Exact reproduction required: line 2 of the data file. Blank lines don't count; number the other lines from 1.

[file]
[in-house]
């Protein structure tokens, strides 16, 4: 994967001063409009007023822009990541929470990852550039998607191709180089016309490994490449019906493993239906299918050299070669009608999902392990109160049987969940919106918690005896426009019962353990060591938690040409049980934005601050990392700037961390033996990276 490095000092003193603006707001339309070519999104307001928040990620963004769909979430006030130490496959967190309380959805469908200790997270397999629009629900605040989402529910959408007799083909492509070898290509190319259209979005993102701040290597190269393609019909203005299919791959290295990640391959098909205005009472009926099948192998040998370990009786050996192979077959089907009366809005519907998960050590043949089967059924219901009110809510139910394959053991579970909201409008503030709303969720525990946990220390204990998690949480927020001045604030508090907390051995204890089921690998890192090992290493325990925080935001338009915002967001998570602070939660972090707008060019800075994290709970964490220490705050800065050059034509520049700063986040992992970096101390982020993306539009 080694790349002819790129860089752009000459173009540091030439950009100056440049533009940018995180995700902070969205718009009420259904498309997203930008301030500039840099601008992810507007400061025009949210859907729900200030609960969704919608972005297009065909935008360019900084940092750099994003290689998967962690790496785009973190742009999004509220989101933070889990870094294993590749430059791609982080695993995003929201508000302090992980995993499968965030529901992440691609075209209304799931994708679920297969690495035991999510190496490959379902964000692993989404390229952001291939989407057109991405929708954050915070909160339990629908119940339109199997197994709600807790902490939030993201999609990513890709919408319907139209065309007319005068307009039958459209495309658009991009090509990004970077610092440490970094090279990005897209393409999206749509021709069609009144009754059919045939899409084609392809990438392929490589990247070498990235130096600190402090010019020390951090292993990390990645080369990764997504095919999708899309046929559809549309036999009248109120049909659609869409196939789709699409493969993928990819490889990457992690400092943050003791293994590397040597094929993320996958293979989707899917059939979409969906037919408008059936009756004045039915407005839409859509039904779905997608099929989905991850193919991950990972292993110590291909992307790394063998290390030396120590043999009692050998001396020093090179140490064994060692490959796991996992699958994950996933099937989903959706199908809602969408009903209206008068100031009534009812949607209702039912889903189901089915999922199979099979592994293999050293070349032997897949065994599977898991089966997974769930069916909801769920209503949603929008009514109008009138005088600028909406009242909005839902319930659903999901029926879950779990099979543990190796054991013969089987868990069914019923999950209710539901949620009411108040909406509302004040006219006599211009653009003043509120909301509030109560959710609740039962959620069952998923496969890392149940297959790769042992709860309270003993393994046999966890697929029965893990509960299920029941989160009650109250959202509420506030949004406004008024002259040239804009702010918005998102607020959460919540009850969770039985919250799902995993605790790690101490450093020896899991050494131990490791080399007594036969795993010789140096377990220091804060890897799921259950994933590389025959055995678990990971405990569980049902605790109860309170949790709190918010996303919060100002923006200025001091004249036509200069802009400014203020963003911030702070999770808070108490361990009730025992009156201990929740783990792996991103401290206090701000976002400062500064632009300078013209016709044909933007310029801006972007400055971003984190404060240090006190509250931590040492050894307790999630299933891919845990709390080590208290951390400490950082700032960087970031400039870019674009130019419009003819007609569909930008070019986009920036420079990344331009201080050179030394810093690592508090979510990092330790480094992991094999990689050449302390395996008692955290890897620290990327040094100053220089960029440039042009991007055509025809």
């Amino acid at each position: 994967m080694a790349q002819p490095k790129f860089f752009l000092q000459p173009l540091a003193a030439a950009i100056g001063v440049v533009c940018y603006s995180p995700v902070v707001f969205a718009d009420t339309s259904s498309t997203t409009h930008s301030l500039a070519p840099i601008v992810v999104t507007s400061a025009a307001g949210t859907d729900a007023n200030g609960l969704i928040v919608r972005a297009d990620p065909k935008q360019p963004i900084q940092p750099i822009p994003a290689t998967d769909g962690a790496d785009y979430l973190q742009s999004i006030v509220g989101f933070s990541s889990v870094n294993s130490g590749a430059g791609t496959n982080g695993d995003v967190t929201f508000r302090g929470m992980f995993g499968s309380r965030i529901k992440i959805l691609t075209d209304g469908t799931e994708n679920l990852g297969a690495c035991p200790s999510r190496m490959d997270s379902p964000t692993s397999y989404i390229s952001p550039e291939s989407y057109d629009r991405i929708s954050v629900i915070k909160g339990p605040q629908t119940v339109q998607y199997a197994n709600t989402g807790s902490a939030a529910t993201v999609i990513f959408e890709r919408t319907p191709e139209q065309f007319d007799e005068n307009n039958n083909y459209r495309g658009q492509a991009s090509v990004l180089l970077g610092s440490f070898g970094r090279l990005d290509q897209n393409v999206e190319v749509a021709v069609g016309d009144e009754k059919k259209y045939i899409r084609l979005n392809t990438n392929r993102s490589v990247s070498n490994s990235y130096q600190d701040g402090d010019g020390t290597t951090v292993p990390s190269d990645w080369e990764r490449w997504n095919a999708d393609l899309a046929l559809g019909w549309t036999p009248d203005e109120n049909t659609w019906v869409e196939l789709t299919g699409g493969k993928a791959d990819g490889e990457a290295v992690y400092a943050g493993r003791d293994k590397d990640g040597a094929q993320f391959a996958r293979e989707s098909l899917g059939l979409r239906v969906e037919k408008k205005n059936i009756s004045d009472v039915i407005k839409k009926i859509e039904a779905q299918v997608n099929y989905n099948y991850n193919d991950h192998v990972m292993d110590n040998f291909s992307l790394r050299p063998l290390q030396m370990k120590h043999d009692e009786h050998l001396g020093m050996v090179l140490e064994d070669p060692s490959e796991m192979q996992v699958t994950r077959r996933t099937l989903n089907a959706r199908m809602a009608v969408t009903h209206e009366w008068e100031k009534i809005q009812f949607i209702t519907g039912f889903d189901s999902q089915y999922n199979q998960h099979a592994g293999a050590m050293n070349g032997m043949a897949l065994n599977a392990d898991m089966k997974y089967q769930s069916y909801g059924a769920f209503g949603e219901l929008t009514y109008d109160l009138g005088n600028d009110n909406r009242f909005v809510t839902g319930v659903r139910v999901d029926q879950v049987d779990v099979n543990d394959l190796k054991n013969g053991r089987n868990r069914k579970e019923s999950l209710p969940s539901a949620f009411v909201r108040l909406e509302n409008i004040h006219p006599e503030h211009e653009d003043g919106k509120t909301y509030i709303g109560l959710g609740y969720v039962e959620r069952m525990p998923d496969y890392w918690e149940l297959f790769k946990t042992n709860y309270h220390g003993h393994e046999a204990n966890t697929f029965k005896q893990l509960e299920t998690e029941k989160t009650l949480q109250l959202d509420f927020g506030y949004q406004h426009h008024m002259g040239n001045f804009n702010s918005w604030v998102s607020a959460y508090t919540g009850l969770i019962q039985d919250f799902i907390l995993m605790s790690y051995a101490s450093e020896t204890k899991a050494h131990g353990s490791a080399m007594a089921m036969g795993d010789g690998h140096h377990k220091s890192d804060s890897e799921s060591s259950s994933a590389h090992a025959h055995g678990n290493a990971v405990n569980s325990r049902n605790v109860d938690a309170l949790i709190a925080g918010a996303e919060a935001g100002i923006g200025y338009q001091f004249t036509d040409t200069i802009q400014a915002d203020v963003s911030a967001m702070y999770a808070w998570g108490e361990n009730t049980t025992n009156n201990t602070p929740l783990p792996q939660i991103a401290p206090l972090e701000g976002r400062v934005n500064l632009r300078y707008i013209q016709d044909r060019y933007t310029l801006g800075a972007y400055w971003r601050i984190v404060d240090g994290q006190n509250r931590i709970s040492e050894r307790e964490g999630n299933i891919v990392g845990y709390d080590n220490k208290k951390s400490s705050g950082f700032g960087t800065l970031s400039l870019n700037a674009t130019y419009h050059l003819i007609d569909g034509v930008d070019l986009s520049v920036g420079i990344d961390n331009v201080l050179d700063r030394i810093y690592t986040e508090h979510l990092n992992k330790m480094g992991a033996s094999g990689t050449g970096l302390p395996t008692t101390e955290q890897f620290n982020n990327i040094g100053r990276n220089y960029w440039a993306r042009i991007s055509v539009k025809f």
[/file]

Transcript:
């Protein structure tokens, strides 16, 4: 994967001063409009007023822009990541929470990852550039998607191709180089016309490994490449019906493993239906299918050299070669009608999902392990109160049987969940919106918690005896426009019962353990060591938690040409049980934005601050990392700037961390033996990276 490095000092003193603006707001339309070519999104307001928040990620963004769909979430006030130490496959967190309380959805469908200790997270397999629009629900605040989402529910959408007799083909492509070898290509190319259209979005993102701040290597190269393609019909203005299919791959290295990640391959098909205005009472009926099948192998040998370990009786050996192979077959089907009366809005519907998960050590043949089967059924219901009110809510139910394959053991579970909201409008503030709303969720525990946990220390204990998690949480927020001045604030508090907390051995204890089921690998890192090992290493325990925080935001338009915002967001998570602070939660972090707008060019800075994290709970964490220490705050800065050059034509520049700063986040992992970096101390982020993306539009 080694790349002819790129860089752009000459173009540091030439950009100056440049533009940018995180995700902070969205718009009420259904498309997203930008301030500039840099601008992810507007400061025009949210859907729900200030609960969704919608972005297009065909935008360019900084940092750099994003290689998967962690790496785009973190742009999004509220989101933070889990870094294993590749430059791609982080695993995003929201508000302090992980995993499968965030529901992440691609075209209304799931994708679920297969690495035991999510190496490959379902964000692993989404390229952001291939989407057109991405929708954050915070909160339990629908119940339109199997197994709600807790902490939030993201999609990513890709919408319907139209065309007319005068307009039958459209495309658009991009090509990004970077610092440490970094090279990005897209393409999206749509021709069609009144009754059919045939899409084609392809990438392929490589990247070498990235130096600190402090010019020390951090292993990390990645080369990764997504095919999708899309046929559809549309036999009248109120049909659609869409196939789709699409493969993928990819490889990457992690400092943050003791293994590397040597094929993320996958293979989707899917059939979409969906037919408008059936009756004045039915407005839409859509039904779905997608099929989905991850193919991950990972292993110590291909992307790394063998290390030396120590043999009692050998001396020093090179140490064994060692490959796991996992699958994950996933099937989903959706199908809602969408009903209206008068100031009534009812949607209702039912889903189901089915999922199979099979592994293999050293070349032997897949065994599977898991089966997974769930069916909801769920209503949603929008009514109008009138005088600028909406009242909005839902319930659903999901029926879950779990099979543990190796054991013969089987868990069914019923999950209710539901949620009411108040909406509302004040006219006599211009653009003043509120909301509030109560959710609740039962959620069952998923496969890392149940297959790769042992709860309270003993393994046999966890697929029965893990509960299920029941989160009650109250959202509420506030949004406004008024002259040239804009702010918005998102607020959460919540009850969770039985919250799902995993605790790690101490450093020896899991050494131990490791080399007594036969795993010789140096377990220091804060890897799921259950994933590389025959055995678990990971405990569980049902605790109860309170949790709190918010996303919060100002923006200025001091004249036509200069802009400014203020963003911030702070999770808070108490361990009730025992009156201990929740783990792996991103401290206090701000976002400062500064632009300078013209016709044909933007310029801006972007400055971003984190404060240090006190509250931590040492050894307790999630299933891919845990709390080590208290951390400490950082700032960087970031400039870019674009130019419009003819007609569909930008070019986009920036420079990344331009201080050179030394810093690592508090979510990092330790480094992991094999990689050449302390395996008692955290890897620290990327040094100053220089960029440039042009991007055509025809």